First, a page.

A User Experience Guide to Clubhouse
Is its User Interaction novel, or is this the story of the emergence of AirPods as a Platform?
What is Clubhouse?
The most talked about startup of early 2020 is Clubhouse, an audio-based social network where people can spontaneously jump into voice chat rooms together. You see the unlabeled rooms of all the people you follow, and you can join to talk or just listen along, milling around to find what interests you.
An iOS and mostly AirPods exclusive experience, Clubhouse brings a combination of live-streaming and podcasting to a select group of already-popular influencers, mostly in the startup and tech community.
Clubhouse centers around individuals, most of whom have done something remarkable or noteworthy. They represent existing cults of personality (at least, in a more humble, silicon valley form), typically with tens of thousands of Twitter followers, and a pre-built audience.
You notice this when you sign in to the app, and view a list of rooms, centered not around topics, but individual influencers. A Room is defined by who is currently speaking. So, you may receive a notification to join a room where Sahil, Drew, and Tyler are speaking. No profile pages, or lengthy explanations as to who’s here. Either you’re in the know, or you aren’t.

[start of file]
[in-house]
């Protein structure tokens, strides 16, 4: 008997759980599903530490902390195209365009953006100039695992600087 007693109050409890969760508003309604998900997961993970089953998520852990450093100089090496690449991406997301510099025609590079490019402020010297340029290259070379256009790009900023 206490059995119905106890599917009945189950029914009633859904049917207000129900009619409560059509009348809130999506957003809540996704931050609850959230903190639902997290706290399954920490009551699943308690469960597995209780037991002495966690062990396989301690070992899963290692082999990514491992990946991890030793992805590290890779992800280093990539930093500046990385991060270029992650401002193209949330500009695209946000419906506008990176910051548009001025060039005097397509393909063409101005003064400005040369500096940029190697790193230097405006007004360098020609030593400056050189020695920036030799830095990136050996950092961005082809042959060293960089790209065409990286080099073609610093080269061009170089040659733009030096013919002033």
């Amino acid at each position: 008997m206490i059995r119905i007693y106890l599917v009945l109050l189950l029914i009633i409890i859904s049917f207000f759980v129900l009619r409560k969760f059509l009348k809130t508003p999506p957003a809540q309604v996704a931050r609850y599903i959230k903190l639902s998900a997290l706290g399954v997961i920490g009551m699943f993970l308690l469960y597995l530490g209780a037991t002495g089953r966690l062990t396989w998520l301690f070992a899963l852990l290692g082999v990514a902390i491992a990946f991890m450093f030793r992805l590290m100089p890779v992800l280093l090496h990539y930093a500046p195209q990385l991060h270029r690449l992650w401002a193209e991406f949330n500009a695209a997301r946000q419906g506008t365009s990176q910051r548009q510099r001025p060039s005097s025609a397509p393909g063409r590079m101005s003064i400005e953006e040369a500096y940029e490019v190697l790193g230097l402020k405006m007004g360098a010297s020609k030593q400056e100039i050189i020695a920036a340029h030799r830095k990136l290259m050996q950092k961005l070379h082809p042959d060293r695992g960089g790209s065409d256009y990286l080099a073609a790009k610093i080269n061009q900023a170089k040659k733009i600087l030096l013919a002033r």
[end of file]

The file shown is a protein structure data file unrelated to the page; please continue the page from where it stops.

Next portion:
Novel User Interaction, or just Phone Calls?
From a bare-bones user interaction point-of-view, Clubhouse shouldn’t be unique. It’s a group call. iOS supports this natively. As does WhatsApp, FaceTime, Discord, and a countless number of community chat platforms.
But what makes a phone call toxic in 2020, and Clubhouse refreshing?
This boils down to community, curation, and interaction.
Why Voice Works
Video Calls have glued us to our seats. Mobile apps may exist for Zoom, Teams, and Google Meet — but the culture that developed around using these apps in an office setting is preventing us from using them casually.
Moving from our MacBooks to our phones and AirPods, gives us mobility. Removing video reduces friction, and removes the need to “prep for a call”, giving us more flexibility to decide how to hang out with others.
Simply put, adding video introduces more friction to the call experience than it’s worth. Clubhouse introduces a new mode of interaction that can be more spontaneous, casual, and frequent than a Zoom call.